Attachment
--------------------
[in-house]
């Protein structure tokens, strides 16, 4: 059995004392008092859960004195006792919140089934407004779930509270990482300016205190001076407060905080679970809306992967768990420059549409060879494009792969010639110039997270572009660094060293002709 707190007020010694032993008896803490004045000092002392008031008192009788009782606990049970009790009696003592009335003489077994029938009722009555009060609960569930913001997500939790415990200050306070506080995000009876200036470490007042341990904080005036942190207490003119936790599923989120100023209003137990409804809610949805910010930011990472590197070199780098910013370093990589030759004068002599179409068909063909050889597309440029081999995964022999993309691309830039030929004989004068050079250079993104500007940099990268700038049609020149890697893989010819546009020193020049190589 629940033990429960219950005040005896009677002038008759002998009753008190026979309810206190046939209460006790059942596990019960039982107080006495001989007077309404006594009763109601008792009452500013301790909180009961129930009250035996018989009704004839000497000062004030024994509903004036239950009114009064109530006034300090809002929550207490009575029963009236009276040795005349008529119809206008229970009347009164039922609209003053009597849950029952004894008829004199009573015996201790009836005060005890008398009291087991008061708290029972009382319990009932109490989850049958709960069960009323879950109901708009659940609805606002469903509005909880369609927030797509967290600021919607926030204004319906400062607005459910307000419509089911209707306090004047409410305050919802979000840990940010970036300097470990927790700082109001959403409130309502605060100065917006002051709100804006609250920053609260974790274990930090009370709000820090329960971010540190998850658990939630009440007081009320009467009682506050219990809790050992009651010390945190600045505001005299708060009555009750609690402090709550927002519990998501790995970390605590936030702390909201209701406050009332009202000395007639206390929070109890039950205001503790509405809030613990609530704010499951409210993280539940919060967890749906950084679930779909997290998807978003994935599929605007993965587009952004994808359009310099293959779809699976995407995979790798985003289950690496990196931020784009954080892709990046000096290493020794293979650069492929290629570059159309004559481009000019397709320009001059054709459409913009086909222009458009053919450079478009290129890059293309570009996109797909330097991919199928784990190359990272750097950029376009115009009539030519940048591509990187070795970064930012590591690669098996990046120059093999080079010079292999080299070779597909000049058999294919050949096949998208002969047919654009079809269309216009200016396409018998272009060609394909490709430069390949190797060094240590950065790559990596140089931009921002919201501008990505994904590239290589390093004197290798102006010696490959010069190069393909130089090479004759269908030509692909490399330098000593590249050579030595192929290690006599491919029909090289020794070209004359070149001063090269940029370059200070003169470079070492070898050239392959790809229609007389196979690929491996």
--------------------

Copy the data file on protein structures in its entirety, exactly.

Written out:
[in-house]
């Protein structure tokens, strides 16, 4: 059995004392008092859960004195006792919140089934407004779930509270990482300016205190001076407060905080679970809306992967768990420059549409060879494009792969010639110039997270572009660094060293002709 707190007020010694032993008896803490004045000092002392008031008192009788009782606990049970009790009696003592009335003489077994029938009722009555009060609960569930913001997500939790415990200050306070506080995000009876200036470490007042341990904080005036942190207490003119936790599923989120100023209003137990409804809610949805910010930011990472590197070199780098910013370093990589030759004068002599179409068909063909050889597309440029081999995964022999993309691309830039030929004989004068050079250079993104500007940099990268700038049609020149890697893989010819546009020193020049190589 629940033990429960219950005040005896009677002038008759002998009753008190026979309810206190046939209460006790059942596990019960039982107080006495001989007077309404006594009763109601008792009452500013301790909180009961129930009250035996018989009704004839000497000062004030024994509903004036239950009114009064109530006034300090809002929550207490009575029963009236009276040795005349008529119809206008229970009347009164039922609209003053009597849950029952004894008829004199009573015996201790009836005060005890008398009291087991008061708290029972009382319990009932109490989850049958709960069960009323879950109901708009659940609805606002469903509005909880369609927030797509967290600021919607926030204004319906400062607005459910307000419509089911209707306090004047409410305050919802979000840990940010970036300097470990927790700082109001959403409130309502605060100065917006002051709100804006609250920053609260974790274990930090009370709000820090329960971010540190998850658990939630009440007081009320009467009682506050219990809790050992009651010390945190600045505001005299708060009555009750609690402090709550927002519990998501790995970390605590936030702390909201209701406050009332009202000395007639206390929070109890039950205001503790509405809030613990609530704010499951409210993280539940919060967890749906950084679930779909997290998807978003994935599929605007993965587009952004994808359009310099293959779809699976995407995979790798985003289950690496990196931020784009954080892709990046000096290493020794293979650069492929290629570059159309004559481009000019397709320009001059054709459409913009086909222009458009053919450079478009290129890059293309570009996109797909330097991919199928784990190359990272750097950029376009115009009539030519940048591509990187070795970064930012590591690669098996990046120059093999080079010079292999080299070779597909000049058999294919050949096949998208002969047919654009079809269309216009200016396409018998272009060609394909490709430069390949190797060094240590950065790559990596140089931009921002919201501008990505994904590239290589390093004197290798102006010696490959010069190069393909130089090479004759269908030509692909490399330098000593590249050579030595192929290690006599491919029909090289020794070209004359070149001063090269940029370059200070003169470079070492070898050239392959790809229609007389196979690929491996």